Some state lawmakers want Oklahoma to preemptively seek federal permission to skip standardized testing requirements for the upcoming academic year, but State Superintendent Joy Hofmeister says that would be premature.

The request for a waiver application came in a letter sent Wednesday to Hofmeister by state Rep. John Waldron, D-Tulsa, on behalf of all six members of the House Democratic Caucus Policy Working Group.

Waldron and four other members are former public school educators.

“We all recognize that COVID has brought disruption to our way of life, and that includes our public education system. As we continue to navigate this new reality and figure out how best to proceed, the best thing for our students is to focus on the culture of our schools not testing outcomes,” wrote Waldron. “Georgia was one of the first states to realize this, and we want to be next.”

In response to the Tulsa World, Hofmeister said in a written statement she thinks such a move is not yet warranted.

“We do not yet know what next school year will look like, and the U.S. Department of Education has made it clear that it is far too early to consider waivers. While Georgia has stated its intent to pursue a waiver, it has not yet done so.”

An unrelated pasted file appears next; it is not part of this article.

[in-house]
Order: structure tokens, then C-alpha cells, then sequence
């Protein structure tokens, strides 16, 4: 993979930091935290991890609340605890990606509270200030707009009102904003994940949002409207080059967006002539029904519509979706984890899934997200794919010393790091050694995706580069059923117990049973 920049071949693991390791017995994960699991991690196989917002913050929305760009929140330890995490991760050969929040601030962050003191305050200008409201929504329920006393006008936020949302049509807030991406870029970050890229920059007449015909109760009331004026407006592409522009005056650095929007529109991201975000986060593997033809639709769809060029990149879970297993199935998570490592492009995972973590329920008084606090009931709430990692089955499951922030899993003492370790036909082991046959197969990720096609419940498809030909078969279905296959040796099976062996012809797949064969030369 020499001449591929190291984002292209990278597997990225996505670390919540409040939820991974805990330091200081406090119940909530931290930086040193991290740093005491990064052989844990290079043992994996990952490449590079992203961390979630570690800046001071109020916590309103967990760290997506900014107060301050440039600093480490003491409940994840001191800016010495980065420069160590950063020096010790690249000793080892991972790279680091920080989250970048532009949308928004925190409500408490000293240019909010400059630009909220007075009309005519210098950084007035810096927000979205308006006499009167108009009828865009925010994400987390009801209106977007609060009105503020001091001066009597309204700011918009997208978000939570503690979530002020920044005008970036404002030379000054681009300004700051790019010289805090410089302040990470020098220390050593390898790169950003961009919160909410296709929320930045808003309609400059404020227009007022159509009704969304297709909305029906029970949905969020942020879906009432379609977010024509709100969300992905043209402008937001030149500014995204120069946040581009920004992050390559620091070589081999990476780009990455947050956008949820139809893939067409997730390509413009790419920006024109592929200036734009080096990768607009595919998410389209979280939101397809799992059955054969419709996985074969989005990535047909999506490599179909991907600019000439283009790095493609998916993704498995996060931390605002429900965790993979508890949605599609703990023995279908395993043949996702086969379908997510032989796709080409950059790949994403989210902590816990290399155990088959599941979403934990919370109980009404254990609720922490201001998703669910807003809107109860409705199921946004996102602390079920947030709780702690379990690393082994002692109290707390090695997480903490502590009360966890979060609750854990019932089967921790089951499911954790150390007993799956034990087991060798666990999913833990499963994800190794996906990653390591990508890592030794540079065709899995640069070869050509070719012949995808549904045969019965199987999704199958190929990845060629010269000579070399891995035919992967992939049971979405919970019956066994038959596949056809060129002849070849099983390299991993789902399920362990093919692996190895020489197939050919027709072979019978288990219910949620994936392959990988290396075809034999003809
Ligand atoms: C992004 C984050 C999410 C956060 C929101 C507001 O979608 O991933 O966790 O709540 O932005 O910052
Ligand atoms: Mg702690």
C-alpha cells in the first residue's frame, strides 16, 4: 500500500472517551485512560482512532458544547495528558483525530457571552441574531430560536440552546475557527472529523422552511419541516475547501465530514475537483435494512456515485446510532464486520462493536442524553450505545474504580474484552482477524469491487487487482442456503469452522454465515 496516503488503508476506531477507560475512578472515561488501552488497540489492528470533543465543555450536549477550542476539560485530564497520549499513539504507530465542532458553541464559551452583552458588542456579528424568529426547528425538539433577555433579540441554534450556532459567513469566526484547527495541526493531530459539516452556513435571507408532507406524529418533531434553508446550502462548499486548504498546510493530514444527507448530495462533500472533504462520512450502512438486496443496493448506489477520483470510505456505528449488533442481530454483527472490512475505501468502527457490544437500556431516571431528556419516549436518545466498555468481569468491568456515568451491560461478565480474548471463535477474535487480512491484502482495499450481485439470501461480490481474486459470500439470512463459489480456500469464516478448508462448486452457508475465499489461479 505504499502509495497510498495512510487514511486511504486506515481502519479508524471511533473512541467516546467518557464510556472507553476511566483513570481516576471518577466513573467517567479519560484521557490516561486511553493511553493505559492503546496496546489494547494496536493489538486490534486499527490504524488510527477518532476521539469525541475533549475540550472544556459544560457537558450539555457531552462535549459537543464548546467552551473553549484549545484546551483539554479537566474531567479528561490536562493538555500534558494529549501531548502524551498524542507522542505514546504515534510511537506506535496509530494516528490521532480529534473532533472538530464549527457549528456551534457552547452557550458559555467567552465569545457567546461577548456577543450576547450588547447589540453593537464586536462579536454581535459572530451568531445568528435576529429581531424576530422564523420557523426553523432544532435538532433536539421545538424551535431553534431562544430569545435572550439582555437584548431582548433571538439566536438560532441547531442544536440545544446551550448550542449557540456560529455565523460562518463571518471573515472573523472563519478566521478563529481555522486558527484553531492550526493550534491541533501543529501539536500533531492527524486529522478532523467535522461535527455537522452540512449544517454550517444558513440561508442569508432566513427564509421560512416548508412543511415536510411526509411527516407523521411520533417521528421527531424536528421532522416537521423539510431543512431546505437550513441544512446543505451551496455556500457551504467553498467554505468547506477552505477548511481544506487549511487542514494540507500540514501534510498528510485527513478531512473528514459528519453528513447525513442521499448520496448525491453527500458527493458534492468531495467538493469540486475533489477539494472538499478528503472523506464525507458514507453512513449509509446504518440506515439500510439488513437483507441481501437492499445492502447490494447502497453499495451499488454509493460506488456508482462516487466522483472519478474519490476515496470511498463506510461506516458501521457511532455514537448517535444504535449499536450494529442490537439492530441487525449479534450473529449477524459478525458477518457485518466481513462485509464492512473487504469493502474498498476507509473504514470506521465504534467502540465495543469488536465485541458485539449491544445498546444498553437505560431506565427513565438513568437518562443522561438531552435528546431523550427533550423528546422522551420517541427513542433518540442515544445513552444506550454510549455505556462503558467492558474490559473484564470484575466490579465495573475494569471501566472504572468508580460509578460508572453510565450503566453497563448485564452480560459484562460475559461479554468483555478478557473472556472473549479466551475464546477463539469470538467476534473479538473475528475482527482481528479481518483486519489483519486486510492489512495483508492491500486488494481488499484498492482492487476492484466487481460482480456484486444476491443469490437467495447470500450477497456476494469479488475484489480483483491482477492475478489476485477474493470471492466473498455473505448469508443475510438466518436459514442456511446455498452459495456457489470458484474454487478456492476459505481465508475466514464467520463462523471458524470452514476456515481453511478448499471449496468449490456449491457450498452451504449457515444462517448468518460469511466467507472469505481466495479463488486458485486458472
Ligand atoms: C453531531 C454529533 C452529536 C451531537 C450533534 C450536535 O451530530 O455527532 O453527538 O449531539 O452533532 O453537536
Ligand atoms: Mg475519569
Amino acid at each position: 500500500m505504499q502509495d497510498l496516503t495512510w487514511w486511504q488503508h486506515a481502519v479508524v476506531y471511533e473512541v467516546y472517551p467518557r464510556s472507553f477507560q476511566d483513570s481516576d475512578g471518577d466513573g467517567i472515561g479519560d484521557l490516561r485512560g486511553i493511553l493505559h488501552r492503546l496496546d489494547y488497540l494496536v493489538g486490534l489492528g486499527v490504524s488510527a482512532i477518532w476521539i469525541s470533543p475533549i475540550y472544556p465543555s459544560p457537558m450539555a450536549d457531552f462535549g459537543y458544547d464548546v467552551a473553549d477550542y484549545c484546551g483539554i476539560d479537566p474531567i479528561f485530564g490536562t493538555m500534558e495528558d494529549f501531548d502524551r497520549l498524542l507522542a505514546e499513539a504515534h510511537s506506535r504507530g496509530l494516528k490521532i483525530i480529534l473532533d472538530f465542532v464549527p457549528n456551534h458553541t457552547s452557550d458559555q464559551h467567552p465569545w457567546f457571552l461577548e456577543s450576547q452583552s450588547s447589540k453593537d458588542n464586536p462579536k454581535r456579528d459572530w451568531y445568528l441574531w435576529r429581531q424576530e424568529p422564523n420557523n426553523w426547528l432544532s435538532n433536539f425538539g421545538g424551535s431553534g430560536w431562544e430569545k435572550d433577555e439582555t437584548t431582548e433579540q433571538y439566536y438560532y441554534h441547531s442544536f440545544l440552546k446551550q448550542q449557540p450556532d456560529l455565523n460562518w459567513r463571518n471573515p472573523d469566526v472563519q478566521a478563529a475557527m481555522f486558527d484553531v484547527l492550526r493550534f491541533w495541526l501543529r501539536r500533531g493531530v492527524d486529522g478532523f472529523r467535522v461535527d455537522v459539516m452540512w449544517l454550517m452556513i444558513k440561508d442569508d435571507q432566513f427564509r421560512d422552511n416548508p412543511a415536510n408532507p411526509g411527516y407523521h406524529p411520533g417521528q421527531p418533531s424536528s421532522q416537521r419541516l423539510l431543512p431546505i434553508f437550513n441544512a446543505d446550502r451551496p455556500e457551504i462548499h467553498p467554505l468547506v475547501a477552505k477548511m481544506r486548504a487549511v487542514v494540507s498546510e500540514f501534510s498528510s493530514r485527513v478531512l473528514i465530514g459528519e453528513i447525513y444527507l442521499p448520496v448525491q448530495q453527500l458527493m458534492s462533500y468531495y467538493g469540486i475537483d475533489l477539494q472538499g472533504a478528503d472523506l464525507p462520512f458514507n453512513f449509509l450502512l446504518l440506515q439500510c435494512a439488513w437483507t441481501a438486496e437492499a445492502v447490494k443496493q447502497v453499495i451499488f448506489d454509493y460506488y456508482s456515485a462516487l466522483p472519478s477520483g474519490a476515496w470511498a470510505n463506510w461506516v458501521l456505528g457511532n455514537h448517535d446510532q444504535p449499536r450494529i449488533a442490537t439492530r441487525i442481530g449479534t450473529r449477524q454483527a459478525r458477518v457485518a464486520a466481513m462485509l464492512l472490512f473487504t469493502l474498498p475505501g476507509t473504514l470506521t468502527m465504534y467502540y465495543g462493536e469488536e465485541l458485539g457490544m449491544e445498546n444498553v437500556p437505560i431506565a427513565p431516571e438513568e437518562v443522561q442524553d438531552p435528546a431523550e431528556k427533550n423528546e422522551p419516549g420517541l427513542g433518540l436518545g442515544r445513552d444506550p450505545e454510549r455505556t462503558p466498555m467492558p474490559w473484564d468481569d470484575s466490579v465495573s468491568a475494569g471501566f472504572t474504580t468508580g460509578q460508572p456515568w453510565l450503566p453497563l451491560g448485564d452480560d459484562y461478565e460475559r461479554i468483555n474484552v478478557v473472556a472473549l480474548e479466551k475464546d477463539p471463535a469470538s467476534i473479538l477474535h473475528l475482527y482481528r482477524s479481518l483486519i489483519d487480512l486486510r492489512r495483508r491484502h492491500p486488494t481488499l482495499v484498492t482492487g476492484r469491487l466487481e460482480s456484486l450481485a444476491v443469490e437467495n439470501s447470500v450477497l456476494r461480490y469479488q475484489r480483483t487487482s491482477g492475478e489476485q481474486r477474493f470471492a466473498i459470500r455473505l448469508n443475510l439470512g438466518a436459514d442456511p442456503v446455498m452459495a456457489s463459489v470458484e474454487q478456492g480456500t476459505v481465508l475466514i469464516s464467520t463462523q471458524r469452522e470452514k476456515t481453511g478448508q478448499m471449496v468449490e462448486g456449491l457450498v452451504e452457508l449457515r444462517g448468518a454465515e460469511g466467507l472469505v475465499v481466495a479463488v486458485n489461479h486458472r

Last week, Georgia Gov. Brian Kemp and State Superintendent Richard Woods announced their state would be the first to seek a federal waiver for the second year in a row because of learning disruptions caused by the coronavirus pandemic.

“In anticipation of a return to in-person instruction this fall, we believe schools’ focus should be on remediation, growth, and the safety of students,” read their joint, written statement to the press. “Every dollar spent on high-stakes testing would be a dollar taken away from the classroom.”

Under the federal Every Student Succeeds Act, states are required to test students annually for school accountability purposes. Students must be tested once a year in reading and math in grades 3-8, as well as once during high school. And students must each be tested in science once in elementary school, once in middle school and once in high school.

All states received a one-year waiver from the U.S. Department of Education for their 2019-20 tests this spring, as schools were shuttered upon the arrival of COVID-19.

State Rep. Melissa Provenzano, D-Tulsa, a former public school educator, said she believes schools need to focus on recovering from the pandemic’s effects.

“Our teachers have a monumental task this fall that they have already begun preparing for: determining how the COVID-19 pandemic has impacted learning and developing the best plan to meet the unique needs these uncertain times will demand,” Provenzano said.


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Andrea Eger 918-581-8470

andrea.eger@tulsaworld.com

Twitter: @AndreaEger

Staff Writer

Andrea is a projects reporter, examining key education topics and other local issues. Since joining the Tulsa World in 1999, she has been a three-time winner of Oklahoma’s top award for investigative reporting by an individual. Phone: 918-581-8470

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